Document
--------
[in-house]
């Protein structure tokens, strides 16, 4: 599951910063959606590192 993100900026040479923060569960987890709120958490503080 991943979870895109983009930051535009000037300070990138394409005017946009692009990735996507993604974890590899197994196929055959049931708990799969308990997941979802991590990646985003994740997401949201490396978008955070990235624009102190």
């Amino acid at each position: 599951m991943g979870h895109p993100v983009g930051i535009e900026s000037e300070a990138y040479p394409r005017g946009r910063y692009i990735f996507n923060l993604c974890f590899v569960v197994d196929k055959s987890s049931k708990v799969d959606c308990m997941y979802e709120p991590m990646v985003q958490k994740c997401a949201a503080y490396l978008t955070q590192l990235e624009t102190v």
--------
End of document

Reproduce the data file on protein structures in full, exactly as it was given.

[in-house]
């Protein structure tokens, strides 16, 4: 599951910063959606590192 993100900026040479923060569960987890709120958490503080 991943979870895109983009930051535009000037300070990138394409005017946009692009990735996507993604974890590899197994196929055959049931708990799969308990997941979802991590990646985003994740997401949201490396978008955070990235624009102190």
């Amino acid at each position: 599951m991943g979870h895109p993100v983009g930051i535009e900026s000037e300070a990138y040479p394409r005017g946009r910063y692009i990735f996507n923060l993604c974890f590899v569960v197994d196929k055959s987890s049931k708990v799969d959606c308990m997941y979802e709120p991590m990646v985003q958490k994740c997401a949201a503080y490396l978008t955070q590192l990235e624009t102190v």